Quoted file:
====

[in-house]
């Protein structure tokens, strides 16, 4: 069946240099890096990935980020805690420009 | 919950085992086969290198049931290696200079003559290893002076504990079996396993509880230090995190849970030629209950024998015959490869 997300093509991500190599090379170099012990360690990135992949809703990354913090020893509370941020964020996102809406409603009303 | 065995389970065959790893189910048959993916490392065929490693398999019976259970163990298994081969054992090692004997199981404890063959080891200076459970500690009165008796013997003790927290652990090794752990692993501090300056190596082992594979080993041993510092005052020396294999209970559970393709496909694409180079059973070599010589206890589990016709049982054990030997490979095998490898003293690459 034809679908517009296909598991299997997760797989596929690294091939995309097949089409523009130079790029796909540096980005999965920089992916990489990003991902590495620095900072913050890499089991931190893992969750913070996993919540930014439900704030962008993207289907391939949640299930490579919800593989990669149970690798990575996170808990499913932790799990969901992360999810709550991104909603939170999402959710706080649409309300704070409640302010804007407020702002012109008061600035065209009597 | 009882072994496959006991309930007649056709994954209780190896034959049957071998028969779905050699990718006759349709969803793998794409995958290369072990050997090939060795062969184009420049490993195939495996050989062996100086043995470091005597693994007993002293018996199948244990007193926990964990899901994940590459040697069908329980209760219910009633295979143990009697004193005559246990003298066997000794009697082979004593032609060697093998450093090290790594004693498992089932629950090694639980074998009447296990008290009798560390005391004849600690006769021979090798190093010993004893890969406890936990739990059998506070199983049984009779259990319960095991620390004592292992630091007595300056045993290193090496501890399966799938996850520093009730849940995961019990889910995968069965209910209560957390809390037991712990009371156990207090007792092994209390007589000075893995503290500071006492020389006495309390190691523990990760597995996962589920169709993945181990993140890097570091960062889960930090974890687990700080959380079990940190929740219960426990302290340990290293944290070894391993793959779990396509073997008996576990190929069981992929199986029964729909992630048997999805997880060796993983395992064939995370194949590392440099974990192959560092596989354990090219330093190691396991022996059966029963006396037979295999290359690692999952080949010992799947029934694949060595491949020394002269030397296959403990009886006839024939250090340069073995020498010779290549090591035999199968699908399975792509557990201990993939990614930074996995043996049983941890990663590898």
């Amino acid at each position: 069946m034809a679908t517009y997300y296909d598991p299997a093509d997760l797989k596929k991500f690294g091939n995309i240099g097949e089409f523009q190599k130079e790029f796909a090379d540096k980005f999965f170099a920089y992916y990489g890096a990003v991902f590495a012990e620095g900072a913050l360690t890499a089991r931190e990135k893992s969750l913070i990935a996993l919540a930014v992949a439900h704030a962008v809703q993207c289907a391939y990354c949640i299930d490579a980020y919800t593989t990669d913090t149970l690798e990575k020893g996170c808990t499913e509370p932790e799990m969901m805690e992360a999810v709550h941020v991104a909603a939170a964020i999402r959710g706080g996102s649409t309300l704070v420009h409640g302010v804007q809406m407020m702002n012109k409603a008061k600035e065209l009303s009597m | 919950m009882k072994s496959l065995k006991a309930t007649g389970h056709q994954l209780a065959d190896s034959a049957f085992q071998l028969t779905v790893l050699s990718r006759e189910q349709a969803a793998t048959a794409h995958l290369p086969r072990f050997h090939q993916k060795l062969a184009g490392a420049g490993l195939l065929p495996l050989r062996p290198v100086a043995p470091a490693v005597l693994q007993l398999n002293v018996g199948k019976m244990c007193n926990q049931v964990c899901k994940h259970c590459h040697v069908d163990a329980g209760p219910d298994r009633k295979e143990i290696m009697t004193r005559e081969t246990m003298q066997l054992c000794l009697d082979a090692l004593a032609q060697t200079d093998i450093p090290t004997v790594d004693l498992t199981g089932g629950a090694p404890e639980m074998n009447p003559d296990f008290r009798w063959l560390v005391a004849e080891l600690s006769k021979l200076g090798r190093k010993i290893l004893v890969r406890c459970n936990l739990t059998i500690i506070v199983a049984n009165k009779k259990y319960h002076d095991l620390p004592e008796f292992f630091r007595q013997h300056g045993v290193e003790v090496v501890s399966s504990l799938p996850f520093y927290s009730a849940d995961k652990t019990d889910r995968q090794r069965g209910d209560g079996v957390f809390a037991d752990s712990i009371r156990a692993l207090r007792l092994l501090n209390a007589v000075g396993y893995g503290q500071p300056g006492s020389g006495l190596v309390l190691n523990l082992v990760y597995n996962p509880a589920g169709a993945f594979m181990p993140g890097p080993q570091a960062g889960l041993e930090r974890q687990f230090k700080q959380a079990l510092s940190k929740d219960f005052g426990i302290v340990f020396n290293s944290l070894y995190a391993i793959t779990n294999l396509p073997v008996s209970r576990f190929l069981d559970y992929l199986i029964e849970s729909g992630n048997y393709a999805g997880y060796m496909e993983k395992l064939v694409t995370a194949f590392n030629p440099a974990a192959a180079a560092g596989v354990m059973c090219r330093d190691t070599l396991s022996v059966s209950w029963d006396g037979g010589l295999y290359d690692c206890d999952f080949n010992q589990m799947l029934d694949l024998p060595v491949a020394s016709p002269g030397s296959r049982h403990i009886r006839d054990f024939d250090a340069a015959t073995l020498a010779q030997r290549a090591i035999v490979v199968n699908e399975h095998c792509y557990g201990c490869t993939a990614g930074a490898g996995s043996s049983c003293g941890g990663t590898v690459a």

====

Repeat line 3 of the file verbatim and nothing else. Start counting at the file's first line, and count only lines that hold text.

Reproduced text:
């Amino acid at each position: 069946m034809a679908t517009y997300y296909d598991p299997a093509d997760l797989k596929k991500f690294g091939n995309i240099g097949e089409f523009q190599k130079e790029f796909a090379d540096k980005f999965f170099a920089y992916y990489g890096a990003v991902f590495a012990e620095g900072a913050l360690t890499a089991r931190e990135k893992s969750l913070i990935a996993l919540a930014v992949a439900h704030a962008v809703q993207c289907a391939y990354c949640i299930d490579a980020y919800t593989t990669d913090t149970l690798e990575k020893g996170c808990t499913e509370p932790e799990m969901m805690e992360a999810v709550h941020v991104a909603a939170a964020i999402r959710g706080g996102s649409t309300l704070v420009h409640g302010v804007q809406m407020m702002n012109k409603a008061k600035e065209l009303s009597m | 919950m009882k072994s496959l065995k006991a309930t007649g389970h056709q994954l209780a065959d190896s034959a049957f085992q071998l028969t779905v790893l050699s990718r006759e189910q349709a969803a793998t048959a794409h995958l290369p086969r072990f050997h090939q993916k060795l062969a184009g490392a420049g490993l195939l065929p495996l050989r062996p290198v100086a043995p470091a490693v005597l693994q007993l398999n002293v018996g199948k019976m244990c007193n926990q049931v964990c899901k994940h259970c590459h040697v069908d163990a329980g209760p219910d298994r009633k295979e143990i290696m009697t004193r005559e081969t246990m003298q066997l054992c000794l009697d082979a090692l004593a032609q060697t200079d093998i450093p090290t004997v790594d004693l498992t199981g089932g629950a090694p404890e639980m074998n009447p003559d296990f008290r009798w063959l560390v005391a004849e080891l600690s006769k021979l200076g090798r190093k010993i290893l004893v890969r406890c459970n936990l739990t059998i500690i506070v199983a049984n009165k009779k259990y319960h002076d095991l620390p004592e008796f292992f630091r007595q013997h300056g045993v290193e003790v090496v501890s399966s504990l799938p996850f520093y927290s009730a849940d995961k652990t019990d889910r995968q090794r069965g209910d209560g079996v957390f809390a037991d752990s712990i009371r156990a692993l207090r007792l092994l501090n209390a007589v000075g396993y893995g503290q500071p300056g006492s020389g006495l190596v309390l190691n523990l082992v990760y597995n996962p509880a589920g169709a993945f594979m181990p993140g890097p080993q570091a960062g889960l041993e930090r974890q687990f230090k700080q959380a079990l510092s940190k929740d219960f005052g426990i302290v340990f020396n290293s944290l070894y995190a391993i793959t779990n294999l396509p073997v008996s209970r576990f190929l069981d559970y992929l199986i029964e849970s729909g992630n048997y393709a999805g997880y060796m496909e993983k395992l064939v694409t995370a194949f590392n030629p440099a974990a192959a180079a560092g596989v354990m059973c090219r330093d190691t070599l396991s022996v059966s209950w029963d006396g037979g010589l295999y290359d690692c206890d999952f080949n010992q589990m799947l029934d694949l024998p060595v491949a020394s016709p002269g030397s296959r049982h403990i009886r006839d054990f024939d250090a340069a015959t073995l020498a010779q030997r290549a090591i035999v490979v199968n699908e399975h095998c792509y557990g201990c490869t993939a990614g930074a490898g996995s043996s049983c003293g941890g990663t590898v690459a």